Westgold sneaks into Gascoyne’s DMs to defeat Firefly deal

Peter Cook, President of Westgold Resources (ASX: WGX), has launched an unsolicited bid to defeat the proposed merger by Gascoyne Resources (ASX: GCY) with Firefly Resources (ASX: FFR) in an attempt to become a producer of gold of 500,000 ozpa.

If successful, the proposed takeover bid would position Westgold as Australia’s fifth largest gold producer and the main gold producer in WA’s historic Mid-West region, with production of Proforma 2022 gold of 350,000 ounces and a path to more than 500,000 ounces per year with a processing network of four mills and 6.5 Mtpa of capacity.

This would involve canceling Gascoyne’s merger with Firefly, which Westgold says is dilutive and does not represent value to Gascoyne shareholders.

Westgold, which owns the Cue, Meekatharra and Fortnum gold projects, would offer one Westgold share for every four shares held by Gascoyne investors, a 34.7% premium over its closing price on Wednesday.

While Gascoyne told his shareholders not to take any action, the news was well received, pushing the shares of the owner of the Dalgaranga gold mine up 21% to 37.5c.

Westgold stock fell 1.8% on announcement, while Firefly took a big hit from the revelation that a much larger shark had entered the pool, down 17.5% at 12pm AEST at 9.9c. This is significantly lower than the implied share value of CA 14.5 ca attributed to Firefly shareholders in the original deal.

The parties to the Gascoyne deal share the prices today:


The Firefly Affair

Firefly owns the 196,000 ounce Yalgoo gold project, approximately 110 km from the Dalgaranga plant in Gascoyne.

His friendly plan of arrangement with Gascoyne, which would give Firefly shareholders about 32.4% of the combined entity, was announced in June.

The scheme booklet has been submitted to ASIC, along with shareholders due to the scheme vote on October 21.

The report of an independent BDO expert declared the merger “fair and reasonable”.

Westgold, on the other hand, will argue to Gascoyne shareholders that the Firefly deal dilutes them and undervalues ​​the company in an attempt to acquire an early stage, undeveloped resource.

“After several tumultuous years, Gascoyne shareholders once again see their company at a crossroads,” said Wayne Bramwell, executive director of Westgold.

“The Firefly Scheme independent technical and appraisal report provides for the merger of Gascoyne with a junior explorer offering all the risks associated with early stage exploration assets.”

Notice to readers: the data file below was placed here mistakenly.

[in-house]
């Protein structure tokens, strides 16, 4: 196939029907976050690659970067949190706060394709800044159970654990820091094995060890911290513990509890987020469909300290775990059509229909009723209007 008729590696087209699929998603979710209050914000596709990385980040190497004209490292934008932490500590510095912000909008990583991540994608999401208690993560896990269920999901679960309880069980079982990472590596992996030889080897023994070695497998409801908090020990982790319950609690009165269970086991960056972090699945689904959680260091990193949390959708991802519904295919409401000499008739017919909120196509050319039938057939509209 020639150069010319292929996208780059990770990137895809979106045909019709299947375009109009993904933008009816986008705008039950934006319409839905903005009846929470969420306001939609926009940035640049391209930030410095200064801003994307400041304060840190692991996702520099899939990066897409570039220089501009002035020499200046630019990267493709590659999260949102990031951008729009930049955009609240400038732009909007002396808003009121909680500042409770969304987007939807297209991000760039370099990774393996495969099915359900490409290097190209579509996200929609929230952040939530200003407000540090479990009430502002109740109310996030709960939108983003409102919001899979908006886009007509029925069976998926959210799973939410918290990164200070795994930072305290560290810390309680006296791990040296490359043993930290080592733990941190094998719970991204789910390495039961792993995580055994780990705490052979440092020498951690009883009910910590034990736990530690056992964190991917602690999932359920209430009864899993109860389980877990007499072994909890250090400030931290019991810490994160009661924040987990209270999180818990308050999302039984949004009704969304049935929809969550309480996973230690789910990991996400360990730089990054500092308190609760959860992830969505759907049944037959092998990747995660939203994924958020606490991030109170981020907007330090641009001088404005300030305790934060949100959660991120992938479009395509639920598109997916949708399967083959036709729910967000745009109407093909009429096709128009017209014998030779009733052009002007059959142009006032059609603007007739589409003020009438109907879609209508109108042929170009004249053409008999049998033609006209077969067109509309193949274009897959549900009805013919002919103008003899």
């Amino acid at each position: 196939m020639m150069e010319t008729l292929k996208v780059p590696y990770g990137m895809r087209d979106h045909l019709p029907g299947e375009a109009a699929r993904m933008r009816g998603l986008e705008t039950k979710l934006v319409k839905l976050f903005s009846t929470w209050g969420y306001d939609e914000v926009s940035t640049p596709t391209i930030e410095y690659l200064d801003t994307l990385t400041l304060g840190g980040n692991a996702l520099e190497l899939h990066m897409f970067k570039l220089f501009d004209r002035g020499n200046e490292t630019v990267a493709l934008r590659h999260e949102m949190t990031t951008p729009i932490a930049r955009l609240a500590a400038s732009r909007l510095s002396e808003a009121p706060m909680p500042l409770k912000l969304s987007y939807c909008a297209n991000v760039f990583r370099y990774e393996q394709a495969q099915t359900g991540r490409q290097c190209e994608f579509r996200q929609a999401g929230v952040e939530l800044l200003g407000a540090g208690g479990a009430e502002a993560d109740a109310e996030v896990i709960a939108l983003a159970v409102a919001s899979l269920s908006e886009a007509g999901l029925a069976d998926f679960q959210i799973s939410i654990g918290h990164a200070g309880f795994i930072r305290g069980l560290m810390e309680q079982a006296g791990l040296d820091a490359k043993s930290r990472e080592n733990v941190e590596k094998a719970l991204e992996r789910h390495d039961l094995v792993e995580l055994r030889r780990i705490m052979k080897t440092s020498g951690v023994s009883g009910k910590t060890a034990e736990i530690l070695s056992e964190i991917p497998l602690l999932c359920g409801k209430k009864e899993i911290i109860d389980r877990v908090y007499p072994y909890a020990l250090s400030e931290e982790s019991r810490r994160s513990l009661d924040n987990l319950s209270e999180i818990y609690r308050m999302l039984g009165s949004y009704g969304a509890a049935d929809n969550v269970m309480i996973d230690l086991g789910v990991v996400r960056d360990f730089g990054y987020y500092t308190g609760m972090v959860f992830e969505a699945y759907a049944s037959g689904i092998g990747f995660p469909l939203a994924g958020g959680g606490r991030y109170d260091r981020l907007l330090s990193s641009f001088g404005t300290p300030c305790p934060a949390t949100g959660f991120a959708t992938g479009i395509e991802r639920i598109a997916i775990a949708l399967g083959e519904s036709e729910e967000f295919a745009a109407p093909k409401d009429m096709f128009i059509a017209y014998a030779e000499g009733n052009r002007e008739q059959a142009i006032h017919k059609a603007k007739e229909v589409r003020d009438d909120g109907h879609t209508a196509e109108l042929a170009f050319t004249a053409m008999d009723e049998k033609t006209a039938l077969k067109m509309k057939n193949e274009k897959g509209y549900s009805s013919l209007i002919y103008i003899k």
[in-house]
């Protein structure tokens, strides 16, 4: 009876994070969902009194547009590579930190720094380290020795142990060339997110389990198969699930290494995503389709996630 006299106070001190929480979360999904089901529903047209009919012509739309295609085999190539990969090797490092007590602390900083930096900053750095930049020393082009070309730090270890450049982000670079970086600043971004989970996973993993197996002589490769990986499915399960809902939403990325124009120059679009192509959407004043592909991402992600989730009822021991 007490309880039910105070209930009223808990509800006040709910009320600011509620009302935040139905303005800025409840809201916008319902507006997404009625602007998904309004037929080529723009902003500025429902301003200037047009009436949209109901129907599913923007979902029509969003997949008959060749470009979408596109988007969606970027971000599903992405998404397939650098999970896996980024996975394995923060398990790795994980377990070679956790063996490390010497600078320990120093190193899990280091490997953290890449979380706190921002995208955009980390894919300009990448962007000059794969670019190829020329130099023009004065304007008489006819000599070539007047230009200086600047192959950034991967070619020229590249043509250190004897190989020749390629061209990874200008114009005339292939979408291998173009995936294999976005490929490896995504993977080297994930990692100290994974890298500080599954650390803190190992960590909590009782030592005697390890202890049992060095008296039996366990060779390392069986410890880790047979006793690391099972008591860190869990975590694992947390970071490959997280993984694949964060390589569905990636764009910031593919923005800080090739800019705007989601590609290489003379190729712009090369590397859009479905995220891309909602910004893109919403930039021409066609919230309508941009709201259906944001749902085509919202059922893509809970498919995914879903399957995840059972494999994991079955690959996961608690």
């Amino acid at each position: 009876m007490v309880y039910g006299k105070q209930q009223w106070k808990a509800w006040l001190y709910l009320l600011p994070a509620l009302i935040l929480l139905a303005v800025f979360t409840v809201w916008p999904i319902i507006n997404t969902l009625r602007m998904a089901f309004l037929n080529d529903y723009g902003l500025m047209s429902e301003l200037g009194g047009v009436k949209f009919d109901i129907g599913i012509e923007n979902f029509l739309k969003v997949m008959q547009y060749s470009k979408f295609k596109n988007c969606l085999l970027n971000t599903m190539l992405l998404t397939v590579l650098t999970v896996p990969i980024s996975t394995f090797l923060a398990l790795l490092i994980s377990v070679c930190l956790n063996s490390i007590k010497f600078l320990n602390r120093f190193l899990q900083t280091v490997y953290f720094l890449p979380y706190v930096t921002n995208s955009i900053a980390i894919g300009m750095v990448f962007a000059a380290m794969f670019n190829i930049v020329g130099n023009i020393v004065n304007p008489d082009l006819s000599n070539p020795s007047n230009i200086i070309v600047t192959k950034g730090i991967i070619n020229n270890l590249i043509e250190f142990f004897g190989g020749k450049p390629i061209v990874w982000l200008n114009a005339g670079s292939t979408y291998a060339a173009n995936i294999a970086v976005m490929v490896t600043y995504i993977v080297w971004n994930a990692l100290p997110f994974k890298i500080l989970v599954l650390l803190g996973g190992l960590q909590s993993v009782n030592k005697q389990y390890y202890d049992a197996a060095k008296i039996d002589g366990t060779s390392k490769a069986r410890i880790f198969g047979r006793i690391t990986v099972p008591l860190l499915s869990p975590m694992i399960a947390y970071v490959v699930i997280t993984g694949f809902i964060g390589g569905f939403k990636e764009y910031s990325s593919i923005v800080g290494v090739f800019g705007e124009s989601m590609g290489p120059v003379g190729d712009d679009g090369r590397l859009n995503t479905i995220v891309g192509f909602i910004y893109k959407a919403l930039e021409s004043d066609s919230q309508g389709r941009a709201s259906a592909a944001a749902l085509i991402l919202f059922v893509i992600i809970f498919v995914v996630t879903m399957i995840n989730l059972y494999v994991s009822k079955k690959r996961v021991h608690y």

“The Firefly Scheme proves that the cost of the transaction is significant to Gascoyne shareholders, and the independent valuations of Firefly’s mining assets are significantly lower than the price Gascoyne’s board of directors has agreed to pay.”

Gascoyne, a long history of bad luck

Gascoyne Resources has had a heinous history since becoming the next mid-level gold miner around 2016 with the Dalgaranga mine near Mt Magnet in Washington state.

He initially struggled to mine as much gold as promised and fell into financial disputes, entering administration in mid-2019.

It was eventually recapitalized through an envelope of $ 125 million in a corporate arrangement document.

Gascoyne expects to produce 70,000 to 80,000 ounces at Dalgaranga in FY 2022 at an AISC price of $ 1,600 to $ 1,700, but also revealed that it would bear a non-monetary depreciation charge of around $ 80 million. dollars on its flagship asset in June.

Bramwell of Westgold said the sweeping arrangements held by Gascoyne’s lenders left her exposed as well.

“Gascoyne’s recently announced financial statements show that over the past 12 months, Gascoyne has raised $ 85.2 million net in new share issues, then was forced to write down its assets by $ 80.2 million. , again in Westgold’s view, destroying value for its shareholders, ”he said.

“The financial statements also detail Gascoyne’s debt burden to its secured and unsecured lenders and their rights to wipe out most of Gascoyne’s available cash. It is not known how the Firefly Scheme will remove these burdens. “

Westgold’s intention to bid “provides a clear and logical alternative that reduces uncertainty and risk regarding the longevity of the Dalgaranga mine, the future of Mt Egerton and Glenburgh and the continued funding risks for Gascoyne shareholders. “, did he declare.

“The combination of Westgold and Gascoyne is strategic and value-creating for both groups, as we believe that regional integration of mining, processing infrastructure, exploration assets and people can quickly increase the Production capacity in excess of 350,000 ounces per year with excess ore from Westgold’s Cue operations extending Dalgaranga’s operational life.

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